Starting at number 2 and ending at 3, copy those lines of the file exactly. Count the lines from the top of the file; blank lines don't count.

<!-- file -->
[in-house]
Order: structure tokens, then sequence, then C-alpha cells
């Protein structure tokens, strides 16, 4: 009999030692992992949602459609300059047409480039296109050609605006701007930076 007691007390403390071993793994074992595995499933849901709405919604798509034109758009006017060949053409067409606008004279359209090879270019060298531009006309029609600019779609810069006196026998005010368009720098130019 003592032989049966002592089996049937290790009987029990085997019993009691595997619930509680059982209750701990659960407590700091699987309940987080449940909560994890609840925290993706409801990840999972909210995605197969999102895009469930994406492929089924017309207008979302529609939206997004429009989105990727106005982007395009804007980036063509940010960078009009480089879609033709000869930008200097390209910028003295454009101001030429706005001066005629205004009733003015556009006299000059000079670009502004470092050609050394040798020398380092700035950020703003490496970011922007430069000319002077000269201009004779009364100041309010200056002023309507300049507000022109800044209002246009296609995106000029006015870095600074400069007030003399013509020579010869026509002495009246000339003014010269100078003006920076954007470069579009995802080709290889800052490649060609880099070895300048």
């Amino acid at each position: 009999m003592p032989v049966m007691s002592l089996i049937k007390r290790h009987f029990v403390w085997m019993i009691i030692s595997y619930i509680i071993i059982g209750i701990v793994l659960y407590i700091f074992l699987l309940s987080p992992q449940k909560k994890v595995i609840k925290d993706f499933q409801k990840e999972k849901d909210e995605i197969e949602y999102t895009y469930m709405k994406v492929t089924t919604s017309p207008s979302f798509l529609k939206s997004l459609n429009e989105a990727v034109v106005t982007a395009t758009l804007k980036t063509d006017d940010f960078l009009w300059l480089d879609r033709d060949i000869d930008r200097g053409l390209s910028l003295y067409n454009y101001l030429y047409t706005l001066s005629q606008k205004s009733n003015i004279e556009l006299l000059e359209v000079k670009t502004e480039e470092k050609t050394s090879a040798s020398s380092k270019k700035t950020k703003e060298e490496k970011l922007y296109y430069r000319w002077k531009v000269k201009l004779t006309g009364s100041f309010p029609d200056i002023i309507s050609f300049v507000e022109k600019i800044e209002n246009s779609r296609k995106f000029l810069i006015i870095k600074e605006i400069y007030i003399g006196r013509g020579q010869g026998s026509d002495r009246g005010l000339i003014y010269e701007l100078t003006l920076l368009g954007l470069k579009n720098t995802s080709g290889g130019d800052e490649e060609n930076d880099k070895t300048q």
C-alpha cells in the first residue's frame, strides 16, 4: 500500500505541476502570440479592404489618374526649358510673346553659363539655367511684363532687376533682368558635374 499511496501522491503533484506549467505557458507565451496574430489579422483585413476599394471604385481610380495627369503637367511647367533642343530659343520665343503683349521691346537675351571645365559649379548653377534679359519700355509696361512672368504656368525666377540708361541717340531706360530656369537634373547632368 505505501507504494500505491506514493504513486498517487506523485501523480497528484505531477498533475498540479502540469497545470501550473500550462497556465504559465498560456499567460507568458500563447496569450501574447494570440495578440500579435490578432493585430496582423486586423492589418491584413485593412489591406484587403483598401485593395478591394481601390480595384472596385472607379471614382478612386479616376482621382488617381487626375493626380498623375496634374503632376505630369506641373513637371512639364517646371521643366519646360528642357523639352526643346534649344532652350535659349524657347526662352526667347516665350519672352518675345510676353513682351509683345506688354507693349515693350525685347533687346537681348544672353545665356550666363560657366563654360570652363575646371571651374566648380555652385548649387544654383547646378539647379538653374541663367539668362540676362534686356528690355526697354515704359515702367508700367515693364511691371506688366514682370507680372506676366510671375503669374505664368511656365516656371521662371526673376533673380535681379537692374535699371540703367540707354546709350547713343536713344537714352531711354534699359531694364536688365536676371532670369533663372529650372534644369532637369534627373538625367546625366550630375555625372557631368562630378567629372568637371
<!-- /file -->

Order: structure tokens, then sequence, then C-alpha cells
């Protein structure tokens, strides 16, 4: 009999030692992992949602459609300059047409480039296109050609605006701007930076 007691007390403390071993793994074992595995499933849901709405919604798509034109758009006017060949053409067409606008004279359209090879270019060298531009006309029609600019779609810069006196026998005010368009720098130019 003592032989049966002592089996049937290790009987029990085997019993009691595997619930509680059982209750701990659960407590700091699987309940987080449940909560994890609840925290993706409801990840999972909210995605197969999102895009469930994406492929089924017309207008979302529609939206997004429009989105990727106005982007395009804007980036063509940010960078009009480089879609033709000869930008200097390209910028003295454009101001030429706005001066005629205004009733003015556009006299000059000079670009502004470092050609050394040798020398380092700035950020703003490496970011922007430069000319002077000269201009004779009364100041309010200056002023309507300049507000022109800044209002246009296609995106000029006015870095600074400069007030003399013509020579010869026509002495009246000339003014010269100078003006920076954007470069579009995802080709290889800052490649060609880099070895300048």